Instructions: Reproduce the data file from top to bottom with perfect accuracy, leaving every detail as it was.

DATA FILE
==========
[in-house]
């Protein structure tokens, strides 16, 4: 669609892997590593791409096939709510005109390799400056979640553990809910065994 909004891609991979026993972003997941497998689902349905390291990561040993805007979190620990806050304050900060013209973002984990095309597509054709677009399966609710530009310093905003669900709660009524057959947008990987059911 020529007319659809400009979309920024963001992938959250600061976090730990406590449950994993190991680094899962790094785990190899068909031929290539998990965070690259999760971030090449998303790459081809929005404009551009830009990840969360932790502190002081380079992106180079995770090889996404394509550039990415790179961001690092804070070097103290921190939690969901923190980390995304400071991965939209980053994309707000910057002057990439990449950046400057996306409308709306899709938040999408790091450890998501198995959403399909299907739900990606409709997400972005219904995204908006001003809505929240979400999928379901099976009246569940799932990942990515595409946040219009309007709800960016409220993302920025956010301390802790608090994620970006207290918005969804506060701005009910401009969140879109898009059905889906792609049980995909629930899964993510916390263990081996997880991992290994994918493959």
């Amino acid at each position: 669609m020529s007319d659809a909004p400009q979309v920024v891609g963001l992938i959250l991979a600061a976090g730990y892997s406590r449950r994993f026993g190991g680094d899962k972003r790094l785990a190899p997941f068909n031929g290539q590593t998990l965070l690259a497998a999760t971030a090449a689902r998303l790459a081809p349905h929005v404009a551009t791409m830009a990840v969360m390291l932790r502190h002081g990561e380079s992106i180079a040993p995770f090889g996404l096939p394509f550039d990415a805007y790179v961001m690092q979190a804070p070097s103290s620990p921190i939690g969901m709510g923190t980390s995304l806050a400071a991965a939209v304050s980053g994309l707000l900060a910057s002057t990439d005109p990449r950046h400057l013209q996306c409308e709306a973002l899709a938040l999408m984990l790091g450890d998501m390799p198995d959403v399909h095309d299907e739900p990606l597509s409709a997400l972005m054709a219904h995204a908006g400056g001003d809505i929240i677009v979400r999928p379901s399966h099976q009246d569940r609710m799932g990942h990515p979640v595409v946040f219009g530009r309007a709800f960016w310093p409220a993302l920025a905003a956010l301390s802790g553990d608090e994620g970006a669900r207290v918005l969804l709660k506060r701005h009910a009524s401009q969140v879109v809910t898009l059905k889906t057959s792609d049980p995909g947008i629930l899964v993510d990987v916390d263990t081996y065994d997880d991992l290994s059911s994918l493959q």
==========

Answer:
[in-house]
């Protein structure tokens, strides 16, 4: 669609892997590593791409096939709510005109390799400056979640553990809910065994 909004891609991979026993972003997941497998689902349905390291990561040993805007979190620990806050304050900060013209973002984990095309597509054709677009399966609710530009310093905003669900709660009524057959947008990987059911 020529007319659809400009979309920024963001992938959250600061976090730990406590449950994993190991680094899962790094785990190899068909031929290539998990965070690259999760971030090449998303790459081809929005404009551009830009990840969360932790502190002081380079992106180079995770090889996404394509550039990415790179961001690092804070070097103290921190939690969901923190980390995304400071991965939209980053994309707000910057002057990439990449950046400057996306409308709306899709938040999408790091450890998501198995959403399909299907739900990606409709997400972005219904995204908006001003809505929240979400999928379901099976009246569940799932990942990515595409946040219009309007709800960016409220993302920025956010301390802790608090994620970006207290918005969804506060701005009910401009969140879109898009059905889906792609049980995909629930899964993510916390263990081996997880991992290994994918493959």
């Amino acid at each position: 669609m020529s007319d659809a909004p400009q979309v920024v891609g963001l992938i959250l991979a600061a976090g730990y892997s406590r449950r994993f026993g190991g680094d899962k972003r790094l785990a190899p997941f068909n031929g290539q590593t998990l965070l690259a497998a999760t971030a090449a689902r998303l790459a081809p349905h929005v404009a551009t791409m830009a990840v969360m390291l932790r502190h002081g990561e380079s992106i180079a040993p995770f090889g996404l096939p394509f550039d990415a805007y790179v961001m690092q979190a804070p070097s103290s620990p921190i939690g969901m709510g923190t980390s995304l806050a400071a991965a939209v304050s980053g994309l707000l900060a910057s002057t990439d005109p990449r950046h400057l013209q996306c409308e709306a973002l899709a938040l999408m984990l790091g450890d998501m390799p198995d959403v399909h095309d299907e739900p990606l597509s409709a997400l972005m054709a219904h995204a908006g400056g001003d809505i929240i677009v979400r999928p379901s399966h099976q009246d569940r609710m799932g990942h990515p979640v595409v946040f219009g530009r309007a709800f960016w310093p409220a993302l920025a905003a956010l301390s802790g553990d608090e994620g970006a669900r207290v918005l969804l709660k506060r701005h009910a009524s401009q969140v879109v809910t898009l059905k889906t057959s792609d049980p995909g947008i629930l899964v993510d990987v916390d263990t081996y065994d997880d991992l290994s059911s994918l493959q």